Opening Salvo

Beyond the Listening Room

Issue 31

By the time you read this, Axpona will be over. With the blessings of the pixel pixies, we’ll have a feature next issue.

We seem to be well and truly into Spring, here in Boulder—days are sunny and warmish, things are in bloom, allergies are aggravated. May snowstorms are not unknown here, but seem awfully unlikely  when sitting in the sun.

All this means that there is life beyond the listening room. What better than to sit on your deck or in the park, and read Copper? And yes, you have my permission to enjoy a beverage or two…

This issue is full of good stuff, says the ever-modest Editor.  Professor Schenbeck leads off with a look at American-made symphonic pieces; Dan Schwartz introduces us to Swiss composer Nik Bärtsch; Richard Murison branches out to discuss temperament, equal-, well-, and foul-; Jay Jay French reveals the mysteries behind pop music and politics; Duncan Taylor returns to the genre of Livetronica with EOTO; new contributor Anne E. Johnson writes about the dramatic indie artist Brendan Maclean;  Woody Woodward takes an emotional and evocative look at Johnny Winter; and I write about tone and the Mother Of All Speakers (no, really).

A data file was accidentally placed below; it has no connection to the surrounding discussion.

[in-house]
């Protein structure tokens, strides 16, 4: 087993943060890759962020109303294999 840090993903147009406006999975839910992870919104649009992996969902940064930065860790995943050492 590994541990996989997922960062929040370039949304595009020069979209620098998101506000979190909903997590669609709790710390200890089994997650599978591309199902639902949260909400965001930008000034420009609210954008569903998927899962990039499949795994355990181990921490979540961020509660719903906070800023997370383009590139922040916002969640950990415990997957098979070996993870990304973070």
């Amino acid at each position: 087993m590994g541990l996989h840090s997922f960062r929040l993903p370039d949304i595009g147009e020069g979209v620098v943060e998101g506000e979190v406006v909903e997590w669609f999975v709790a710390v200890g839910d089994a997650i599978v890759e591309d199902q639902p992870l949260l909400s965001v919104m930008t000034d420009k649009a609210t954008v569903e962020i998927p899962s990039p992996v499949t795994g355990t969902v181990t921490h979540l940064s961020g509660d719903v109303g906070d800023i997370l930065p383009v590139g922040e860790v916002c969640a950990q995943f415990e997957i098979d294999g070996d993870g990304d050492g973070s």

Something Old/Something New contains reviews of records by two wildly-different artists: Damaged Bug and the Trans-Siberian Orchestra (!?!). Industry News has more bad news about retailer hhgregg, and the bizarre return of Neil Young to the contentious world of hi-res. We have three strong features: first, tube amp designer Roger Gibboni writes about that mysterious warmth; our friend Jim Smith is back with more answers to reader questions; and reader-turned-contributor B. Jan Montana once again faces domestic discord. We wrap up this issue with another reader system in In My Room, and a timely Parting Shot.

One final nag/reminder: we’d love to help audio societies publicize their activities and upcoming meetings. Let us know about what you’re doing, or write up a recent event—send it and some clear pics to us via the email tab at the top of the page, and we’ll get you up on High Society—which will be back soon, along with new interviews, more new contributors, and new topics.

Until next issue—enjoy Spring!

Cheers, Leebs.

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